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    ABSTRACT: The usefulness of mouthwash as a transport medium for cervical specimens for carcinogenic human papillomavirus (HPV) DNA testing has not been evaluated. Two cervical specimens were collected from each of 34 patients, with one placed in mouthwash (Scope, Proctor and Gamble, Inc.) and the other in a liquid cytology medium commonly used for HPV DNA testing in alternating order. Paired specimens were tested by a PCR assay for carcinogenic HPV and a PCR HPV genotyping assay for 37 HPV types at 0, 3, and 6 weeks after collection; the results of the HPV genotyping assay were categorized into HPV risk groups according to cancer risk (HPV-16 > HPV-18 > other carcinogenic HPV types > noncarcinogenic HPV types > negative). After 4 months of storage, specimens were tested using a second, non-PCR test for carcinogenic HPV. We observed a >or=94% total agreement and kappa values of >or=0.88 between media at each time point for PCR-detected carcinogenic HPV. We observed a >or=74% total agreement, >or=0.62 unweighted kappa, and >or=0.75 linearly weighted kappa between media at each time point for PCR-detected HPV cancer risk category. Finally, we observed an 88% total agreement and kappa of 0.77 between media for carcinogenic HPV detection using a second test after 4 months of storage. We suggest that mouthwash might be used as a low-cost, safe, nonflammable storage and transport medium for cervical specimens for HPV DNA testing in cervical cancer screening programs.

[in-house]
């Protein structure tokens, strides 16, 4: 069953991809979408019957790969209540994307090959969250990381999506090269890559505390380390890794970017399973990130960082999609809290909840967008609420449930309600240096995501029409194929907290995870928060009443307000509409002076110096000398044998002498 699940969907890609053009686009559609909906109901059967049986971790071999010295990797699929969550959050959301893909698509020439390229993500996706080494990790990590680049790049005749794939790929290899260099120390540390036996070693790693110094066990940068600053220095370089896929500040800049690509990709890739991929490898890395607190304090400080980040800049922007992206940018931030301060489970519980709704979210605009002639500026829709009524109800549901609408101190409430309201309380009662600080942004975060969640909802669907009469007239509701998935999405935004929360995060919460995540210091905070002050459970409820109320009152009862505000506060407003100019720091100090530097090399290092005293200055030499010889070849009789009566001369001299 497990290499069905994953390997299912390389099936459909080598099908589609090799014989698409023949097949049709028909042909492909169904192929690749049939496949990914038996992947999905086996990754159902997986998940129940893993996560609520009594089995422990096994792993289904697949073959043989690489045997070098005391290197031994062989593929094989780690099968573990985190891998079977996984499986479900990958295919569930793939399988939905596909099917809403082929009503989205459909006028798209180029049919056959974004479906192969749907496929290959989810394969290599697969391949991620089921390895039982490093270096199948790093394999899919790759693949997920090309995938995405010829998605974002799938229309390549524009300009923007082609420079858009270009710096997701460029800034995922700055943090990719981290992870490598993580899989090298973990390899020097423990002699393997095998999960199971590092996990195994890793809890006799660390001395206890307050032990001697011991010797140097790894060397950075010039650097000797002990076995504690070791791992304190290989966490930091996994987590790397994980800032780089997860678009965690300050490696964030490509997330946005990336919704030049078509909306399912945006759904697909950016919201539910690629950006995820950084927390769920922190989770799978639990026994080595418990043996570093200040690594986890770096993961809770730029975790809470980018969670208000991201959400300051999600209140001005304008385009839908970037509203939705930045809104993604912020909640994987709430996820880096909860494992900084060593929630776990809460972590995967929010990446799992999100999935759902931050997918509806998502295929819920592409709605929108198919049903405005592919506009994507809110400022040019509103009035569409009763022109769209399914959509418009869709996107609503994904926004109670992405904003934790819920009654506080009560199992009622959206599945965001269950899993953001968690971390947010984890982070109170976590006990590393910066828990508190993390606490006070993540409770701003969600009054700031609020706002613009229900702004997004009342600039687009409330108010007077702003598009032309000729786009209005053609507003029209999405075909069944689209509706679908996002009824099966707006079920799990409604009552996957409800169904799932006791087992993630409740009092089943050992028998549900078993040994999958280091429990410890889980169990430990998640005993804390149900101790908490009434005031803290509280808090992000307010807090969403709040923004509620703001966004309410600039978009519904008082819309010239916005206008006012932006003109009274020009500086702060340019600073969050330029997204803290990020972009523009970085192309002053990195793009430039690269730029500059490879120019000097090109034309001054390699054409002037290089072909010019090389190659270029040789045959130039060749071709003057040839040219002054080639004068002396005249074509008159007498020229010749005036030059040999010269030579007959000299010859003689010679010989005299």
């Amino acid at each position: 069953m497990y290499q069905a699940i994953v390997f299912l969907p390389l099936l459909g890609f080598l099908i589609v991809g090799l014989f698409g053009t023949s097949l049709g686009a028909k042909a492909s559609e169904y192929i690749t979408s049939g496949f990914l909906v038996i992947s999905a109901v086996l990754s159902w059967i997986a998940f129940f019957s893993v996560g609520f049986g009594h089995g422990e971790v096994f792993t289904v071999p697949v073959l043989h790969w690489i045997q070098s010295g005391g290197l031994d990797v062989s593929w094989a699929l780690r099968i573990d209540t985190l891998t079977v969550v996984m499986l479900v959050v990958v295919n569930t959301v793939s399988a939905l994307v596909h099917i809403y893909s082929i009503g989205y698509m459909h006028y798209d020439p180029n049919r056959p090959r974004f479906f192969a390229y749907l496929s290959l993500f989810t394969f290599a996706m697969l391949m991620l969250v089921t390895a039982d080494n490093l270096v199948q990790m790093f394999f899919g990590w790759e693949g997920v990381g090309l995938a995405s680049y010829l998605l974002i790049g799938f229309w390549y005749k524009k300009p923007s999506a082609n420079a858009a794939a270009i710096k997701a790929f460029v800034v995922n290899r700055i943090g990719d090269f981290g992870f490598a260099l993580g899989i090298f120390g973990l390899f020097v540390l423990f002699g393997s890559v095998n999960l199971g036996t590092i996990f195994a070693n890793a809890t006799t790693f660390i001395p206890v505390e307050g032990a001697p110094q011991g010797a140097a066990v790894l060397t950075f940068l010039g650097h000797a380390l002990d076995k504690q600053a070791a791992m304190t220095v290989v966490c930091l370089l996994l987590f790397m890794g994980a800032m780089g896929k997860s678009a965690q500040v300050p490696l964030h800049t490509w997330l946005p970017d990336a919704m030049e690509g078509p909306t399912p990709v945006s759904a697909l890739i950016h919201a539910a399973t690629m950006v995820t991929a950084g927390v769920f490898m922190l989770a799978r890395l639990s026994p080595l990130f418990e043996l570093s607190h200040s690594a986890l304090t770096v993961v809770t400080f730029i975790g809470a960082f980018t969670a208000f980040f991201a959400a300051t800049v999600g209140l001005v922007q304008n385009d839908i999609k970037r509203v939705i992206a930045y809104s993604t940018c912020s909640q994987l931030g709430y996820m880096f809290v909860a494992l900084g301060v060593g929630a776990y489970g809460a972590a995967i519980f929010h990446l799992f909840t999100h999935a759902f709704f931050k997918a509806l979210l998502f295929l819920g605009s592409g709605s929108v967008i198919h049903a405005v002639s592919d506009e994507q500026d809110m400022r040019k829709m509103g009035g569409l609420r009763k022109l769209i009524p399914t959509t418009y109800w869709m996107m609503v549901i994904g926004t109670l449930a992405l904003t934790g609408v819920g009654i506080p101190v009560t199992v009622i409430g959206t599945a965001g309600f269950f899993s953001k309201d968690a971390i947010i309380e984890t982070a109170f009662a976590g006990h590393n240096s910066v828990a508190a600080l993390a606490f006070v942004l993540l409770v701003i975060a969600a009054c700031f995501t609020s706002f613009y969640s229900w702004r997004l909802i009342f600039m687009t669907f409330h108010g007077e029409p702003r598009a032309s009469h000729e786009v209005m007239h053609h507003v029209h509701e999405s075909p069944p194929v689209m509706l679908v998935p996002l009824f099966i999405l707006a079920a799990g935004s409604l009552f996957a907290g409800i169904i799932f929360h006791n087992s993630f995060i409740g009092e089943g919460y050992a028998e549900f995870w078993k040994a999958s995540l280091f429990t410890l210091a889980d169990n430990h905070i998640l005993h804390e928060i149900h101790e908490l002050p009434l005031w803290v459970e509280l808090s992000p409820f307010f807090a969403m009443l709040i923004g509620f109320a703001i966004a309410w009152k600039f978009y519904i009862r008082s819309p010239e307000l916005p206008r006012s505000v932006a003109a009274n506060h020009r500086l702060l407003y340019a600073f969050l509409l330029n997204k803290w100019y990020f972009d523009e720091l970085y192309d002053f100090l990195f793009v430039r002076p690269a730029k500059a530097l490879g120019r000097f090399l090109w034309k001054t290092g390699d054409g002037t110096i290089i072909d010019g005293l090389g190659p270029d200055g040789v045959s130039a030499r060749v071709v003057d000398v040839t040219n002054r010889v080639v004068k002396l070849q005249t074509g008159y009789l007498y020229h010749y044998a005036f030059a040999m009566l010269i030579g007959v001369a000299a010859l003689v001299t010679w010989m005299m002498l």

Cancer Epidemiology Biomarkers & Prevention 04/2007; 16(4):840-3. DOI:10.1158/1055-9965.EPI-06-0909 · 4.13 Impact Factor
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    ABSTRACT: We evaluated a commercialized PCR assay, Linear Array, that detects 37 human papillomavirus (HPV) genotypes, using a sample of liquid cytology specimens (n = 534). We found a strong association of an increasing level of HPV risk (HPV type 16 [HPV16] > HPV18 > other carcinogenic types > noncarcinogenic types > negative specimens) with increasing severities of cytologic interpretations (PTrend < 0.0005) and histologic diagnoses (PTrend < 0.0005).
    Journal of Clinical Microbiology 12/2006; 44(11):3915-7. DOI:10.1128/JCM.01305-06 · 3.99 Impact Factor

Publication Stats

114 Citations
27.88 Total Impact Points


  • 2012
    • National Cancer Institute (USA)
      • Division of Cancer Epidemiology and Genetics
      베서스다, Maryland, United States
  • 2011
    • Kaiser Permanente
      • Section for Infectious Diseases
      Oakland, California, United States